What was your experience like during that period of hiding your sexuality?
I just wasn’t out to anyone. During my second year of high school I remember writing in my diary that I was a lesbian. So between that stage and the age of twelve, I started to form this idea of what being gay or bisexual meant. It was lonely, to say the least. I wasn’t happy. Self-harm came into play and just being generally really confused and down.
Can you talk more about your experience coming out?
I vividly remember the summer I came out to my friends. It was the summer of 2006-2007. I used MSN Messenger back then and I told my best friend. My parents knew nothing, though. My mum ended up finding out about it because the administration at the hostel found out that I was dating a girl at the hostel . So the boarding school rang my mum and outed me to my mum. So my mum gets a call in the middle of the day at work being like “your daughter is gay and she has been having an inappropriate relationship with this other girl at the hostel”.
I remember walking into the hostel–right inside there is a whiteboard on the opposite side of the wall that listed the names of people who received parcels and the names of everyone who needed to talk to the receptionist. The other column was for anyone who needed to talk to the head director. My name was on that board and I was like, “crap.”
My poor mum had no idea about my situation. My mum came down to the hostel and spoke with the head of the hostel, the dean, and vice principal of the school. They all sat down and had to decide whether or not I would be allowed. It was so crazy. If a kid came to me right now and told me this happened to them, I would absolutely be appalled. But, at the time, I didn’t know that was wrong so I didn’t do anything. They eventually decided that it was okay that I stay. Everyone rallied around me that was in my year. Obviously, it was hard at times but it was really cool to see everyone supporting me.
Later on, my mum met with my dad and talked to him about the meeting she had had with the school. I had no involvement with my mum and dad’s talk since I was down at school.
What was your dad’s reaction?
I’ve never asked him. I was too scared to ask or know. A couple of weeks after my mum told him, though, he drove down to Auckland and took me out for dinner. I didn’t talk about anything my mum had told him but when he was dropping me back off at school, he was like “by the way, I’m all good with whatever you want to do. We’re sweet. Don’t worry.” He never said the words “lesbian”, “gay” in that conversation. I knew exactly what he was talking about though. Now he’s fine and jokes about it. He loves my partner and they get on well when we visit.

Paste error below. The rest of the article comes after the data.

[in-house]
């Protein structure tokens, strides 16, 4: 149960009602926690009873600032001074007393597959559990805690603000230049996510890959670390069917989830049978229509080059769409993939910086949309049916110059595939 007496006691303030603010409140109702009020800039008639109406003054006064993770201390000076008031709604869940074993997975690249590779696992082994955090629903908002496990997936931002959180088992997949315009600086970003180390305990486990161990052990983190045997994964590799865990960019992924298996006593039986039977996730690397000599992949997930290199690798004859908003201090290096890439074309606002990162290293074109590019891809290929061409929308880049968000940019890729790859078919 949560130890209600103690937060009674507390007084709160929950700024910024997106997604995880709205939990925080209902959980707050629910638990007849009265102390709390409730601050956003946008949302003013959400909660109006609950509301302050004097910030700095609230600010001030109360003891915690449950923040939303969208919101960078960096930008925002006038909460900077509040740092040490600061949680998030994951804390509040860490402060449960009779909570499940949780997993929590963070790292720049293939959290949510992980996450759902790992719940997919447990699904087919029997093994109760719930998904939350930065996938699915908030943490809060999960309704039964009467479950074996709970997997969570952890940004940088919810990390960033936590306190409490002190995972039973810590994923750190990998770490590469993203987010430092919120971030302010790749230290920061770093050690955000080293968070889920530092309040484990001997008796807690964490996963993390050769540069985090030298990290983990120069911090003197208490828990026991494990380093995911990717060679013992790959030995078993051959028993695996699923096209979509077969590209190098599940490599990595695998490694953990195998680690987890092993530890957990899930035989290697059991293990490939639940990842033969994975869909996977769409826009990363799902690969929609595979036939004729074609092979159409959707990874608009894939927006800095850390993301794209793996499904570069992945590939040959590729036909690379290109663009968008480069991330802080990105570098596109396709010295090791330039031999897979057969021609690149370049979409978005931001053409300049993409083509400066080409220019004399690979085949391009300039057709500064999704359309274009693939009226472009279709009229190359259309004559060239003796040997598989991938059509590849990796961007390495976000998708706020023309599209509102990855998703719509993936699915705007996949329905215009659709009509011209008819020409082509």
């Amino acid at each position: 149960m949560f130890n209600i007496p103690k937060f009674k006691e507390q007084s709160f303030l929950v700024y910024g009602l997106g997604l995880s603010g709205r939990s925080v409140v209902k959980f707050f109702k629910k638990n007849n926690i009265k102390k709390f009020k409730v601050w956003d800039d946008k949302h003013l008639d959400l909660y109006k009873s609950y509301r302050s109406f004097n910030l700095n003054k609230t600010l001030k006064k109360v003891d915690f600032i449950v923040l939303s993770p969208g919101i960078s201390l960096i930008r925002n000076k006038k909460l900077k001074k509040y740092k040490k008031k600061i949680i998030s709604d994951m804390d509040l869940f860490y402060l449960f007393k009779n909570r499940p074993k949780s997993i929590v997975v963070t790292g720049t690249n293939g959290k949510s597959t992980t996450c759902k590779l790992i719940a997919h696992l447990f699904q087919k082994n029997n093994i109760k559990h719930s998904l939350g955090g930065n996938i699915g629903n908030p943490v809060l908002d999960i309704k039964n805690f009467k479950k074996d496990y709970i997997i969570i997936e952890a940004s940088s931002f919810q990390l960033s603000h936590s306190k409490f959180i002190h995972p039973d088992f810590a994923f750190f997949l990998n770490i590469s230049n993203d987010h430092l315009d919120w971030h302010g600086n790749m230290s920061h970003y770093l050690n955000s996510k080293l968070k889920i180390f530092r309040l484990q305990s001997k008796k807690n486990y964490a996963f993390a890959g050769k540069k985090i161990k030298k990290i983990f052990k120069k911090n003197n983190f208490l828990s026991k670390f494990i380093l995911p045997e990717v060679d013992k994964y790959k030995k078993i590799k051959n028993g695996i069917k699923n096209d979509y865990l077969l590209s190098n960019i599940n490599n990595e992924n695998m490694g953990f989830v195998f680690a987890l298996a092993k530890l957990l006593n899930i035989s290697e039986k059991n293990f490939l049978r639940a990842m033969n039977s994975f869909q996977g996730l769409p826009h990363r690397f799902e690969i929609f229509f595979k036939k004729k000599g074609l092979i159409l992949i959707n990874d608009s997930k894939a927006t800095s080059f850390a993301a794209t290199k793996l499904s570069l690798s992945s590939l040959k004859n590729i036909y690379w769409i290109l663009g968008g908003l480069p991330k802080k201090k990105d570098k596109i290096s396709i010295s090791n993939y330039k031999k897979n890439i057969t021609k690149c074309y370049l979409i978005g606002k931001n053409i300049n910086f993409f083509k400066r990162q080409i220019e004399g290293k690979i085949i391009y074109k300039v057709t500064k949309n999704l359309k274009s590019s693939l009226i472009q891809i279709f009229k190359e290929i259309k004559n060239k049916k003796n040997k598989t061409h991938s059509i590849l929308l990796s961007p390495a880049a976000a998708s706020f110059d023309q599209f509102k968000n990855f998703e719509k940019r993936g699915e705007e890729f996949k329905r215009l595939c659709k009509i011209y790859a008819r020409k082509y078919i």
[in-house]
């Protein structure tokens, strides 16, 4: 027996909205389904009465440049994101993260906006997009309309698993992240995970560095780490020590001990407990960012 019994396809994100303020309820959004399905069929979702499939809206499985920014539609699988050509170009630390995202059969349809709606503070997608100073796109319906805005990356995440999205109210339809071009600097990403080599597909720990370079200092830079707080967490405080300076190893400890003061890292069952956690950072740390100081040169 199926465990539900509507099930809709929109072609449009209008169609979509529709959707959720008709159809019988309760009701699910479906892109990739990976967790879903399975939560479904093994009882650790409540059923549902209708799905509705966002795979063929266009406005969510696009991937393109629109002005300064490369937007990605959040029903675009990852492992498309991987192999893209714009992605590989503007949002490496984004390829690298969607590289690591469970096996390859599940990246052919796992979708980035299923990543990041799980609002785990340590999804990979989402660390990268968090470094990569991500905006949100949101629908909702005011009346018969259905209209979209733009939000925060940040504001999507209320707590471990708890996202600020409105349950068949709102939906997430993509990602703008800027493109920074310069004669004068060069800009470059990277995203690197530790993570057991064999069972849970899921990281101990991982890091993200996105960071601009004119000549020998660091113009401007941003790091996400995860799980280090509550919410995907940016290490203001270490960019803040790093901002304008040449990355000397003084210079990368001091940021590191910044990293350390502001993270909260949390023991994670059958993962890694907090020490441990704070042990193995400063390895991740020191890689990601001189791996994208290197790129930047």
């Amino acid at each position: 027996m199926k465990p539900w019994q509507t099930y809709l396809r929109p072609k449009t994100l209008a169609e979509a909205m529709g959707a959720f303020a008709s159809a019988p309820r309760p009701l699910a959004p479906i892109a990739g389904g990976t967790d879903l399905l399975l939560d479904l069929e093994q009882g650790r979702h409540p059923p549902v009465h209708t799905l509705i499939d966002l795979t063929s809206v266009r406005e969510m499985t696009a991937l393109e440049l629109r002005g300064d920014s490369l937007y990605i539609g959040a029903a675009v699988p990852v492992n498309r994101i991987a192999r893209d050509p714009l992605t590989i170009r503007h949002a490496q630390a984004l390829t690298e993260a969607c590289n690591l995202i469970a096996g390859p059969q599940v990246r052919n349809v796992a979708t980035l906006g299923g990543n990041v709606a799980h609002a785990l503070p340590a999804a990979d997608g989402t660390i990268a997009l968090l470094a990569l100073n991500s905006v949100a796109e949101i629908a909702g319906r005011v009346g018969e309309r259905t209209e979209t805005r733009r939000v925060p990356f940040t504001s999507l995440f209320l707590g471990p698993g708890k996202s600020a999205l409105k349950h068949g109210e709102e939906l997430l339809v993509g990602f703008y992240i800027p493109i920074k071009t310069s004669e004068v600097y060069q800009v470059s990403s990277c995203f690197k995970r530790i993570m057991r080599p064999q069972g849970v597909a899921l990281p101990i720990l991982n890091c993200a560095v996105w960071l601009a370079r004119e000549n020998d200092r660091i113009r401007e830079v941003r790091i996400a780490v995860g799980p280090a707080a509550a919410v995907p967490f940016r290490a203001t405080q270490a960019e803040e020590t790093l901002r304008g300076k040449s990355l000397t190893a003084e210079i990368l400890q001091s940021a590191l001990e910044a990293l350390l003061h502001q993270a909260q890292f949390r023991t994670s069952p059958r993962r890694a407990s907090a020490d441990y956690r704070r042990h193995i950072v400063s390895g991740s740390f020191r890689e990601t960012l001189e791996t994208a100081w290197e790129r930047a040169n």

Why do you still visit Dargaville so often?
Because of my family and the land. It’s where I grew up. I mean, I hated living there when I was younger. That’s just teenage crap, though. Growing up and after traveling a bit, I realise how lucky I was to have grown up where I did. The place is just amazing. I’m also closer to my family now that everyone knows.
And I appreciate Dargaville more now because I have been away. I feel like all of my childhood I was sort of a rock–the rock in the stream that didn’t flow with everyone. But since I have made that journey of accepting myself and I have a better understanding that it’s okay that I don’t agree with the religious, conservative attitudes that are present there. I can see now that these things are not the land and not the essence of my childhood but instead are just the views of some of the people that inhabit it.
So you could say that now you’re not the rock that is obstructing the stream but is just a rock in the river that’s letting all the water pass by.
Absolutely. My connection to my community and hometown is stronger because I have journeyed away and come back with more understanding.